Dems Blow Supreme Court Opportunity in Debate


At the end of an often tedious debate filled with canned responses tweaked, parsed and refined from the previous tedious debates, the Democratic candidates for President were asked how they would choose a Supreme Court Justice. The question came from an undecided Nevada Democrat, and CNN's Suzanne Malveaux added her own addendum, "would you insist nominees support abortion rights?"

Each candidate affirmed in some way they would pick justices that would be fair, understand the experience of the everyday American, protect the marginalized and support the right to privacy enshrined in the United States Constitution.

At that point, right before the all important "diamonds or pearls" question, I threw a pillow at the TV screaming, "WHEN ARE YOU ROBOTS GOING TO WAKE UP?"

I'm thrilled that each candidate can offer a canned response reassuring voters what they already know, but I'm wondering when the candidates might move beyond the stump speech and help Americans understand what is really at stake with respect to the U.S. Supreme Court.

One thing is certain, those opposed to rights Americans currently enjoy understand what's at stake and they rally their base and campaign on it every where they go: "one, two, three more justices" is the Social-Con mantra.

But the Democrats can't seem to break out of their programmed responses long enough to fire up their base, or educate independent voters on what really is at stake. Instead, like a quarter in a juke box they hear Supreme Court in the question and think "R-73 … play pro-choice privacy response."

Oh how I long for a candidate with a pulse to say:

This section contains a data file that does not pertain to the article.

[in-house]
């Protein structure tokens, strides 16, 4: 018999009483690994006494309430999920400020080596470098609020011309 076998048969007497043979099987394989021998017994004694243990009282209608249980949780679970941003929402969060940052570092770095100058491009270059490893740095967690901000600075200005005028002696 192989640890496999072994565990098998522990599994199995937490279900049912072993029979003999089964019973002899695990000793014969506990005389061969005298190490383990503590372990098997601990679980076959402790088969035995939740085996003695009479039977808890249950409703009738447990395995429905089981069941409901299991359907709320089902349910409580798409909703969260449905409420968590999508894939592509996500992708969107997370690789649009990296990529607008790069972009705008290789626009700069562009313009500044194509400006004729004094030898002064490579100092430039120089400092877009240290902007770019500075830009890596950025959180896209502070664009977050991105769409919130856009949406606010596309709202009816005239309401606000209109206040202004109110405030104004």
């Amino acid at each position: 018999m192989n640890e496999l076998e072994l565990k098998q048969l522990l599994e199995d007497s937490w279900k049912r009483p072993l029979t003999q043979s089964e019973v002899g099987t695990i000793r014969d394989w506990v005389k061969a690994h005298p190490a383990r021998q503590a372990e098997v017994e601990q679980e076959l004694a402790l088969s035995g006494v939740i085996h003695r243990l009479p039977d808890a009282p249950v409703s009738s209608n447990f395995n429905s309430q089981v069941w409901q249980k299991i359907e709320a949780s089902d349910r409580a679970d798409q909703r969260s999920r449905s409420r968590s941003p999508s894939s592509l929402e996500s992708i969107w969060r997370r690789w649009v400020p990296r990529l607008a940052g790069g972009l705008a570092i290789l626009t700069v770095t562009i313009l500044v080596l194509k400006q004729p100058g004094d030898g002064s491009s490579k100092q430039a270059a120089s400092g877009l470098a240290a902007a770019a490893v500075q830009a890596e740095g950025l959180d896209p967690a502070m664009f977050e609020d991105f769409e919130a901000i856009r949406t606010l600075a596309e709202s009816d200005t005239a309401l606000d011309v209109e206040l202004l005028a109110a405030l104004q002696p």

Yes, I support the right to privacy that exists in the Constitution, but that's almost beside the point. Privacy and many other rights are being systematically undermined by a vocal minority determined to change the direction of this country by imposing their narrow values on all of us using the Supreme Court. We already see how the balance shifted with the change from O'Connor to Alito.

The Supreme Court is not a Democratic or Republican issue, it is an American issue. Nothing less than our democracy is at stake.

Opponents of abortion have so politicized the Court that our very system of justice is threatened. They have so distorted the reality of this issue that the one branch of our government that is supposed to be the least partisan, or preferably non-partisan, is becoming more and more politicized.

Every American should be appalled at the overt use of the judiciary as a political tool by Social-Conservatives and the way they will sacrifice values and principles to ensure that they have the power to change laws they cannot affect legislatively because they do not have popular support.

The Supreme Court is not a political football. We should not nominate justices based on any one issue, but instead on the ability for the justice to do his or her best to continue making sure the Constitution is preserved, prtotected and defended, and remains relevant for the time in which we live, as its authors intended.

This is what is important about the Supreme Court and every American must wake up to the fact that if Social-Conservatives have their way, they make it very clear what they intend to do. The choice we fight for is not just about a woman's right to determine what is best for her health and her family, as important and self-evident as that should be, the choice now is, are we going to jeopardize the foundational principles of this nation: freedom of speech, freedom to worship as one chooses, and a right to privacy among others?

Or are we as Americans going to stand together as the majority we are and say enough is enough! The Supreme Court is not for sale and we will no longer allow it to be held hostage by a tyrannical minority trying to impose its narrow values on our blessed pluralistic democracy.

Maybe one day the horse race and gotcha politics will give way and some candidate will shed their robotic responses, getting to the heart of what really matters, not just trying to placate special interests.

When they do, it might just wake up the half of America that has tuned out of politics.

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